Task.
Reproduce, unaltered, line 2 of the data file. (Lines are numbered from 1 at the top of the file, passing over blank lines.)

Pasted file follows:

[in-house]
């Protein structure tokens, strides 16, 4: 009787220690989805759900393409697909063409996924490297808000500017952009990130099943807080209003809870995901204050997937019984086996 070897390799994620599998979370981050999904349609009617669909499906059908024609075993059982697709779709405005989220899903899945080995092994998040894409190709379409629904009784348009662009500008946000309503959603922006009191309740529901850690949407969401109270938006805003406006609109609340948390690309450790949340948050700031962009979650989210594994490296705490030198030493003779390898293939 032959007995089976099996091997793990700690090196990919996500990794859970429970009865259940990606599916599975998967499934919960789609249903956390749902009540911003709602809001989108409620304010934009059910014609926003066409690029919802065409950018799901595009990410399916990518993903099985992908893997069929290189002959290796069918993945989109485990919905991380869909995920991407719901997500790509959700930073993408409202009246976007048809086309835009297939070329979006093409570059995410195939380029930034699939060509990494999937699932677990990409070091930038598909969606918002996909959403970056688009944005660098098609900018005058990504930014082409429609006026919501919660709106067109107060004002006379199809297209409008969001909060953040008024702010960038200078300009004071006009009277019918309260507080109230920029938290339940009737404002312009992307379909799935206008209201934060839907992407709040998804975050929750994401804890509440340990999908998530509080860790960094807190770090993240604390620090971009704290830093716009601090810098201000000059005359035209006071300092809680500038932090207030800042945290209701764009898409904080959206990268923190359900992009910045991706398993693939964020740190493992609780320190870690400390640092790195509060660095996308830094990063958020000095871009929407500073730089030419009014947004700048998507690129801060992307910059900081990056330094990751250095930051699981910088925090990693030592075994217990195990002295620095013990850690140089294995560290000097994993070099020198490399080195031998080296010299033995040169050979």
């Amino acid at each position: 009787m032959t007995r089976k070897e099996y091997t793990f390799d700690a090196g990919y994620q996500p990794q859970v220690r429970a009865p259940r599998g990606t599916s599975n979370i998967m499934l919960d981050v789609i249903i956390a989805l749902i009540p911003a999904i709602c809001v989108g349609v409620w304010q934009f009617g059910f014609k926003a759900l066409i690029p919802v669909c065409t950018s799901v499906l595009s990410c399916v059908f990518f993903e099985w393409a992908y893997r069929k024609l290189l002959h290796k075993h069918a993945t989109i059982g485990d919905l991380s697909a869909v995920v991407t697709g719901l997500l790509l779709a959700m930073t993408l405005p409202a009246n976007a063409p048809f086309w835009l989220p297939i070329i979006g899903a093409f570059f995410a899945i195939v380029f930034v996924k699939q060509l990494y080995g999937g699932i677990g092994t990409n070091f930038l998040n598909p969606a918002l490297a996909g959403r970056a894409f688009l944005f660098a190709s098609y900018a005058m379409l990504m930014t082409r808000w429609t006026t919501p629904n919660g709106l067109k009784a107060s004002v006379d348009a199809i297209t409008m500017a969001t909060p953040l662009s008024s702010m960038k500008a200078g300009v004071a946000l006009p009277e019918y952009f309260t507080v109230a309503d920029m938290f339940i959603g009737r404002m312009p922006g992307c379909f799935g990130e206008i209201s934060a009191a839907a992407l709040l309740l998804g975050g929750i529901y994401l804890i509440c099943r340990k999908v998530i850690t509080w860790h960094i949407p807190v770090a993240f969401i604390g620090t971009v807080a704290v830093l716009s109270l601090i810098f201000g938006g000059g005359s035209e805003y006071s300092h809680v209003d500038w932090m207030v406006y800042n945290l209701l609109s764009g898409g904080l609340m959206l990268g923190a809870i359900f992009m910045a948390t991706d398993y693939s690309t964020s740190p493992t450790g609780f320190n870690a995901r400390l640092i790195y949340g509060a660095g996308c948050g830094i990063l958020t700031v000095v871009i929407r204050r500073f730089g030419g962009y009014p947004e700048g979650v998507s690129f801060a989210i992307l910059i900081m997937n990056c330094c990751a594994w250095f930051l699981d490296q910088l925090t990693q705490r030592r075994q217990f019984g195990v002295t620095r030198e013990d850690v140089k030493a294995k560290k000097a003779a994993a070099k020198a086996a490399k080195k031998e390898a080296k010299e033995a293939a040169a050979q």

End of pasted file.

């Protein structure tokens, strides 16, 4: 009787220690989805759900393409697909063409996924490297808000500017952009990130099943807080209003809870995901204050997937019984086996 070897390799994620599998979370981050999904349609009617669909499906059908024609075993059982697709779709405005989220899903899945080995092994998040894409190709379409629904009784348009662009500008946000309503959603922006009191309740529901850690949407969401109270938006805003406006609109609340948390690309450790949340948050700031962009979650989210594994490296705490030198030493003779390898293939 032959007995089976099996091997793990700690090196990919996500990794859970429970009865259940990606599916599975998967499934919960789609249903956390749902009540911003709602809001989108409620304010934009059910014609926003066409690029919802065409950018799901595009990410399916990518993903099985992908893997069929290189002959290796069918993945989109485990919905991380869909995920991407719901997500790509959700930073993408409202009246976007048809086309835009297939070329979006093409570059995410195939380029930034699939060509990494999937699932677990990409070091930038598909969606918002996909959403970056688009944005660098098609900018005058990504930014082409429609006026919501919660709106067109107060004002006379199809297209409008969001909060953040008024702010960038200078300009004071006009009277019918309260507080109230920029938290339940009737404002312009992307379909799935206008209201934060839907992407709040998804975050929750994401804890509440340990999908998530509080860790960094807190770090993240604390620090971009704290830093716009601090810098201000000059005359035209006071300092809680500038932090207030800042945290209701764009898409904080959206990268923190359900992009910045991706398993693939964020740190493992609780320190870690400390640092790195509060660095996308830094990063958020000095871009929407500073730089030419009014947004700048998507690129801060992307910059900081990056330094990751250095930051699981910088925090990693030592075994217990195990002295620095013990850690140089294995560290000097994993070099020198490399080195031998080296010299033995040169050979």